The Middle Distance

Love's last urgency is earth, Christian Wiman believes.
Sick with cancer, devout despite suffering it, he says this

to Bill Moyers on TV—a piece focused on faith, mortality,
and what poetry is. Texas, too, gets brought up as a "spiritual place."

But I need landscape more than metaphysics. Give me a pasture
to clear before talk of spirit. I cut mesquite limbs, make a cross,

and nail God up to it while I watch the program. There you go, Lord,
I say to myself quietly. There you are . . . all nailed up. There you hang

beckoning like a blurry mirage in the middle distance. I'm unsure
of the words the TV feeds to me. Language bleeds together

like the highway does here: each phrase asphalt, burning.
And the road . . . and the road stays so straight till it bends

at the end. Poetry is the turn I can't see—words that curve—
constant swerving, a change in belief. Wiman claims

wide Texas sky looks like a bowl. And it does. I agree:
the void like you poured out every day at sunset—

or like Wiman, his life: its baptismal briefness.
I think you understand oblivion much more than me,

so I'll be quiet, Lord. I have a road to walk
and hundreds of miles ahead. But I know you,

you say. But I find you, despite the long curving of it.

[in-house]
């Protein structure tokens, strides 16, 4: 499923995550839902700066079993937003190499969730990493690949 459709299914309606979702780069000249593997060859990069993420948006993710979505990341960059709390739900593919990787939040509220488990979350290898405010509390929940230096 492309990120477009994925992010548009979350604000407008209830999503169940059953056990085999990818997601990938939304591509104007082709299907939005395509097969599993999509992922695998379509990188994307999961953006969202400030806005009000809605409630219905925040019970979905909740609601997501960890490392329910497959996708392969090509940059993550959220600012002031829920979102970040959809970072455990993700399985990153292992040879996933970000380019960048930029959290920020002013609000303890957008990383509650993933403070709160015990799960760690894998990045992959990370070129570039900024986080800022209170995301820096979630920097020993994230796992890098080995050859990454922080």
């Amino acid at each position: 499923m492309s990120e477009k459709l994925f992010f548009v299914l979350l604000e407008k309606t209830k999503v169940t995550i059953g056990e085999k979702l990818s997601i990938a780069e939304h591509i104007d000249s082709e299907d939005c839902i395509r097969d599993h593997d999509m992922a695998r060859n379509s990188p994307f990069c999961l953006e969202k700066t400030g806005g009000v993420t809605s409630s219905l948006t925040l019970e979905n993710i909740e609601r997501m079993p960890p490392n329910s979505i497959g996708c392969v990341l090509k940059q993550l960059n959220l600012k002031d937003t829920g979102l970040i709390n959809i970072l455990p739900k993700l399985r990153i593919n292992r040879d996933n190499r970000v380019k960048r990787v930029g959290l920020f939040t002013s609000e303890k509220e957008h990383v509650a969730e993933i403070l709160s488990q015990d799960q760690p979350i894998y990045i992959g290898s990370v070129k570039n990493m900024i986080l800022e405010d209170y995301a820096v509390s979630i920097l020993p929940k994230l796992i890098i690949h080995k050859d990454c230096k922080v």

And we do have all night, you croon through the quiet.

And the wind . . . and the wind that is poetry moves through me,
not proving you but the sound of you: all at once . . . after all that.

Now I believe, as Wiman does—though it's "God's love" to him
and "God's absence" to me—I can be changed by it,

even when it's missing. This explains why, sometimes,
I still dream of a cross—the true Christ nailed to it

or the false, human one left to bleed forgiveness.
There is a sadness in their eyes (both of them)

either way: God or not, regardless. I imagine them
meeting somewhere: a road after Emmaus, maybe—

one that's just as crooked as the pasture ruts here
in this county of loss where lament is gift,

and joy rarely raptures. If they come back, they do
as two flowers: quickly. I believe, still, that much.

J. Scott Brownlee is a Writers in the Public Schools Fellow at NYU. His writing has appeared or is forthcoming in Hayden's Ferry Review, RATTLE, Ninth Letter, Tar River Poetry, Front Porch, Pebble Lake Review, South Dakota Review, and elsewhere. A poet-of-place, Brownlee writes primarily about the people and landscape of rural Texas. His current book-length work, County Lines, was named a Semifinalist for the 2012 Crab Orchard Series in Poetry First Book Award. He currently lives in Brooklyn, New York. Visit him online at www.jscottbrownlee.com (jscottbrownlee@gmail.com)

Boxcar Poetry Review - ISSN 1931-1761